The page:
Legacy media love to foment “gotcha” stories, especially when involving conservative elected officials – no matter how disingenuous and dishonest such reporting must be, as the Baton Rouge Advocate’s Mark Ballard demonstrated recently.
The leftists that dominate the media’s ranks as stock in trade attempt to foist a false double-standard when evaluating liberals and conservatives. Sometimes it’s praising the former while condemning the latter for similar actions, even when the balance of evidence weighs greater on the validity of the latter’s actions. A current example involves widespread media condemnation, accompanied by authoritative pronouncements decrying anything other than adopting this conclusion as untrue, of the idea often forwarded by Republican that 2020 elections had more than non-trivial infirmities associated with them, yet great credibility is granted to the proposition with nary a shred of proof that the same Republicans now threaten to “steal” elections later this year. Indeed, the media uncritically parrot Democrat assertions that it is “dangerous” to question the integrity of a past election with identifiable problems, yet without recognizing any irony attached to it think it laudatory to use the same adjective concerning an election that hasn’t even happened.
Ballard provided another type of example, where media allege conservatives argue for one thing, but then happily accept and promote the other. He used this tactic when discussing the reaction of some Louisiana congressional Republicans to projects announced spun off from the Infrastructure and Investment Jobs Act, which all but Sen. Bill Cassidy voted against. Their promoting this spending Ballard implies denotes hypocrisy because they rejected the bill.
Never mind that Louisiana House Republicans repeatedly said well before the bill passed over their objections, where 94 percent of them opposed but 97 percent of Democrats supported to get it though the House of Representatives, that they didn’t have a quarrel with portions of the bill that addressed roads, coastal protection infrastructure, and broadband, but that the vast majority went to wasteful and unneeded items, and had a smaller bill singled out the kinds of items they mentioned as meritorious they would have approved of that. GOP Rep. Mike Johnson issued a typical reaction then, noting the bill only devoted nine percent of intended spending towards highways, that at least a fifth of it would require deficit spending, and he and others would be happy to vote for smaller and paid-for package shorn of items expanding government.
And Ballard knew this; he wrote about it then. That part he barely echoes in his recent piece, where he does admit, by way of referencing a letter back then from the state’s GOP representatives plus Republican Sen. John Kennedy, “they approve of infrastructure spending,” but spends the rest of the article flogging the opposite and false narrative that they now publicize spending they supposedly opposed, phrasing it as money they “jumped in front of despite voting against the” act.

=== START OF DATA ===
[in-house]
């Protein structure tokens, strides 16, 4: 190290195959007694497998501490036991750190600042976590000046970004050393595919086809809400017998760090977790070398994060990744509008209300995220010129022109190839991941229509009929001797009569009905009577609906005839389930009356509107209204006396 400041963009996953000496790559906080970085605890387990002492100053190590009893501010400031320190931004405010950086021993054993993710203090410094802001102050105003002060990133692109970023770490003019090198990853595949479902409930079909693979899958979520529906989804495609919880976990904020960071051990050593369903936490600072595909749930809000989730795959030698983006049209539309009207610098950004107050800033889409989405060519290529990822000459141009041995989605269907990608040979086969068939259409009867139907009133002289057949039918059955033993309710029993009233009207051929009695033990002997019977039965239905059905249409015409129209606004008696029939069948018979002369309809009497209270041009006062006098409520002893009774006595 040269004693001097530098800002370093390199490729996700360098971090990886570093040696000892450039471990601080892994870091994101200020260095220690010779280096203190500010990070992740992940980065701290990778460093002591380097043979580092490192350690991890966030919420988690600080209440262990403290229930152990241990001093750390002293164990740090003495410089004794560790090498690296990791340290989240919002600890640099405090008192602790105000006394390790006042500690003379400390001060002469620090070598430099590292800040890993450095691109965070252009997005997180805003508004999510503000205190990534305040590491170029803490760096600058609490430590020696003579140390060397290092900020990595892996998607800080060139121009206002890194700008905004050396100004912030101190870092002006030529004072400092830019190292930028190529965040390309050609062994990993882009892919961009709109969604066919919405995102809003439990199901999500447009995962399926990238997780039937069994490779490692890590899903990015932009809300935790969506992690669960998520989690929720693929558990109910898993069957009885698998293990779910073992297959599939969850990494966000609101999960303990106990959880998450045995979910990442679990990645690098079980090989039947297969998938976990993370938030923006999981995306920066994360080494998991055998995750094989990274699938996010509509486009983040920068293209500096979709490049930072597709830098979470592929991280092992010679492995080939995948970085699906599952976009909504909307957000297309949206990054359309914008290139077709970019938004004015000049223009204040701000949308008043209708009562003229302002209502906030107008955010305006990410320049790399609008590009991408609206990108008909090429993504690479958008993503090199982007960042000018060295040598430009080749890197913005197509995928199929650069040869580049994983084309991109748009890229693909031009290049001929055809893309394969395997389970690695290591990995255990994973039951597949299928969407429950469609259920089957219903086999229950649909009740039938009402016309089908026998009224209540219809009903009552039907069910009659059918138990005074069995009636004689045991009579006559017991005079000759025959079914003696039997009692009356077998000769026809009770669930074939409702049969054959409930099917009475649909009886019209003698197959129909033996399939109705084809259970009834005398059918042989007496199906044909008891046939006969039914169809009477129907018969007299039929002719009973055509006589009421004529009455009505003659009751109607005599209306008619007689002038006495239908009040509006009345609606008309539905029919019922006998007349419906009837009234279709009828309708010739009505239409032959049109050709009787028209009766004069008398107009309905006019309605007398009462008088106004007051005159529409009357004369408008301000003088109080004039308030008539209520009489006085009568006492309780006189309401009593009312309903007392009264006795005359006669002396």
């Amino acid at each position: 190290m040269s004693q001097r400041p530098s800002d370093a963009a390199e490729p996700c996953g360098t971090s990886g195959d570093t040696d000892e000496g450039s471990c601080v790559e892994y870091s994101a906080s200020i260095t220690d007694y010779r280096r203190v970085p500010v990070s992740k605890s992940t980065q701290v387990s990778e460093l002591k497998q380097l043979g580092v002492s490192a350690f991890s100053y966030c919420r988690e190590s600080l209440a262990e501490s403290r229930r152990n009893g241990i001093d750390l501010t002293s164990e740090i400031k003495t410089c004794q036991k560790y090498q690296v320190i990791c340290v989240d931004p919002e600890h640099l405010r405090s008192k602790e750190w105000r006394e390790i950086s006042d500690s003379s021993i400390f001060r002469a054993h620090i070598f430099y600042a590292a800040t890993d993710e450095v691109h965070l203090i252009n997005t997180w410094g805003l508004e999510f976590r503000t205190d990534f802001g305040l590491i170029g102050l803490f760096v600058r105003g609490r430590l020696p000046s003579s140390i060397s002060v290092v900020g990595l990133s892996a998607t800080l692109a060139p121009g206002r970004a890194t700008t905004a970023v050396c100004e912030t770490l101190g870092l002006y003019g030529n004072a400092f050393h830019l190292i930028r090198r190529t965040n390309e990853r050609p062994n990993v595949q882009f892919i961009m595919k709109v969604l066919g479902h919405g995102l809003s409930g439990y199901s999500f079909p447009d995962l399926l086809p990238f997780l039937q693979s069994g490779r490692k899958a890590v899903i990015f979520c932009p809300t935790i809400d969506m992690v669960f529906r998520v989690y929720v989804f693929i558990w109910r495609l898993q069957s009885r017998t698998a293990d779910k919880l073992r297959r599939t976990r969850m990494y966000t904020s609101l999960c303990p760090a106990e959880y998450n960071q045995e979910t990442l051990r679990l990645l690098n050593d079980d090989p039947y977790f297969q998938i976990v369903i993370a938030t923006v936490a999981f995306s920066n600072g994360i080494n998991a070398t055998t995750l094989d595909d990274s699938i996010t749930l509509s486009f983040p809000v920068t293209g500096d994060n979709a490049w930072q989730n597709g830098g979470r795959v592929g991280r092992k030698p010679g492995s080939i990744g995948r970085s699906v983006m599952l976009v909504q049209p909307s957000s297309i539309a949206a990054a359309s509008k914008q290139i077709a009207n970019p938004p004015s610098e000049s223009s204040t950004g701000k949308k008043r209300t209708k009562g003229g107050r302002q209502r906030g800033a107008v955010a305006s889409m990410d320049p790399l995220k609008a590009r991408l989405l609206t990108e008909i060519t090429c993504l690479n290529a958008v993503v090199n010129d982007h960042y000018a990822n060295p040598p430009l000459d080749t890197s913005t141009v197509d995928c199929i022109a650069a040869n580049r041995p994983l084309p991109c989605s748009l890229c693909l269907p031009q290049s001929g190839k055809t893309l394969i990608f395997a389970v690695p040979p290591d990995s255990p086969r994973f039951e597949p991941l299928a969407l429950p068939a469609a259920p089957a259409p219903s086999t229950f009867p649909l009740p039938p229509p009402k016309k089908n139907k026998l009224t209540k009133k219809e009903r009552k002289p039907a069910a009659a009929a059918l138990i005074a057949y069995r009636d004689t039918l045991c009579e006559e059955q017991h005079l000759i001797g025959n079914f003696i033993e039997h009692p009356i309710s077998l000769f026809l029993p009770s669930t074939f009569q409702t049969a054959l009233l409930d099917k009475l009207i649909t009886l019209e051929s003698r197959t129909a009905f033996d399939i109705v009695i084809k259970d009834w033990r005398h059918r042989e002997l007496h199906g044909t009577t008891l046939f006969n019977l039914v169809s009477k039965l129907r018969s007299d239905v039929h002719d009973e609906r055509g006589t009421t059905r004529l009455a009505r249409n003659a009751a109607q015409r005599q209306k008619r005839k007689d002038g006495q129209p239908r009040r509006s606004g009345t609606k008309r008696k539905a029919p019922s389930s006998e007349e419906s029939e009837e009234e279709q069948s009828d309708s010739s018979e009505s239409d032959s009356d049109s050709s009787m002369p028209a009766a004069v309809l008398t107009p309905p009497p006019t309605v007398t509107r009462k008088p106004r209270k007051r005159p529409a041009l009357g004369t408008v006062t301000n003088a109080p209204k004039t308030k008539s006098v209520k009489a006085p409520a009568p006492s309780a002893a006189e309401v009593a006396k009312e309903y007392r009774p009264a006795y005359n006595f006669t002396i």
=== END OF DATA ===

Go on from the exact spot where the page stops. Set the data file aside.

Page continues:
He focused on GOP whip Steve Scalise and his party counterpart Rep. Garret Graves, the area’s Republican congressmen, both of whom applauded projects the kinds of which they had supported all along. Scalise in particular had stirred up opposition to the bill in his role as the GOP’s second-in-command in the House, and Ballard asked for a comment which Scalise’s office ignored. That turned into a snub when a few days later NBC News ran a similar kind of story and Scalise’s office did provide a comment for that one, reiterating that Scalise had long supported the flood protection projects and had backed previous legislation that provided funding for them. “What he did not support is tying necessary infrastructure needs to unrelated, Green New Deal policies Democrats put in their $1.2 trillion dollar bill,” it reiterated.
It’s dog bites man when a lawmaker who consistently supported spending government money on something sees it come to fruition. But it becomes a partisan screed when a journalist instead goes with a distorted version selling it as some kind of “gotcha” – a tendency all too common with the news production of Ballard, who not only writes stories about politics but serves as the decision-maker about which stories receive coverage, which is important to note as media bias often comes not as much from the contents of stories but from choices in what stories to cover.
By way of example, Ballard’s team now has written as many stories manufacturing hypocrisy among the state’s GOP congressional contingent on the IIJA – one – as it has spent exploring what did Democrat Gov. John Bel Edwards know and when he knew it concerning the burgeoning scandal in the State Police over the coverup of the killing of motorist Ronald Greene, where the known facts make it highly unlikely Edwards didn’t know a lot and early on, but tried to suppress information as he was in the middle of a bruising reelection campaign. Even the unabashedly left-wing Louisiana Illuminator website has published a more critical view of Edwards’ actions. (At least the Advocate’s editorial team has been minimally more outspoken against Edwards’ stalling.)
This kind of journalism explains why trust in media continues to fall. The latest global survey shows only 39 percent of Americans trust the media, a drop of six points from the previous year, triggering the continuous shedding of jobs, revenues, and circulation particularly in the newspaper sector. The attentive public willing to look past partisan blinders isn’t stupid, and stories like Ballard’s it sees as skewed news presentations only serve to increase media skepticism and accelerate the industry’s downward spiral.